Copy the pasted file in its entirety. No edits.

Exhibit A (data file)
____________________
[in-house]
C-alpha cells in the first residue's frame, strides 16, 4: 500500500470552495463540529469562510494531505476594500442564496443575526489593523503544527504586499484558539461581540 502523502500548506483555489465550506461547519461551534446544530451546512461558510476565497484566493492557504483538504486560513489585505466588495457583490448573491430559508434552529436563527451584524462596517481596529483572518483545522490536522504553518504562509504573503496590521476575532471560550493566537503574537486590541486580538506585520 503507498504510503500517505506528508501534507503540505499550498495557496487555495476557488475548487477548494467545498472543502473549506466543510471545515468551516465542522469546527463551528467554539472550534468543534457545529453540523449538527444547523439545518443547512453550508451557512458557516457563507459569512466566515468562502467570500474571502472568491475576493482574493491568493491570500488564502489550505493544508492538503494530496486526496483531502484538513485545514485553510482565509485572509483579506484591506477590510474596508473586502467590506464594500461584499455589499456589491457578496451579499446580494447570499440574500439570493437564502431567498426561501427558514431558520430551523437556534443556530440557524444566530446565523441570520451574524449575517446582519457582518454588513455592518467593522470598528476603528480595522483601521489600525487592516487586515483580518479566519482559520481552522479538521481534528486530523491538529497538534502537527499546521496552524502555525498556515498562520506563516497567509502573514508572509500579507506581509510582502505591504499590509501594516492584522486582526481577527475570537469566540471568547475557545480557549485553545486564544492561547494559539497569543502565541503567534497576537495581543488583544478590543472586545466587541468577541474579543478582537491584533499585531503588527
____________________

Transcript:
[in-house]
C-alpha cells in the first residue's frame, strides 16, 4: 500500500470552495463540529469562510494531505476594500442564496443575526489593523503544527504586499484558539461581540 502523502500548506483555489465550506461547519461551534446544530451546512461558510476565497484566493492557504483538504486560513489585505466588495457583490448573491430559508434552529436563527451584524462596517481596529483572518483545522490536522504553518504562509504573503496590521476575532471560550493566537503574537486590541486580538506585520 503507498504510503500517505506528508501534507503540505499550498495557496487555495476557488475548487477548494467545498472543502473549506466543510471545515468551516465542522469546527463551528467554539472550534468543534457545529453540523449538527444547523439545518443547512453550508451557512458557516457563507459569512466566515468562502467570500474571502472568491475576493482574493491568493491570500488564502489550505493544508492538503494530496486526496483531502484538513485545514485553510482565509485572509483579506484591506477590510474596508473586502467590506464594500461584499455589499456589491457578496451579499446580494447570499440574500439570493437564502431567498426561501427558514431558520430551523437556534443556530440557524444566530446565523441570520451574524449575517446582519457582518454588513455592518467593522470598528476603528480595522483601521489600525487592516487586515483580518479566519482559520481552522479538521481534528486530523491538529497538534502537527499546521496552524502555525498556515498562520506563516497567509502573514508572509500579507506581509510582502505591504499590509501594516492584522486582526481577527475570537469566540471568547475557545480557549485553545486564544492561547494559539497569543502565541503567534497576537495581543488583544478590543472586545466587541468577541474579543478582537491584533499585531503588527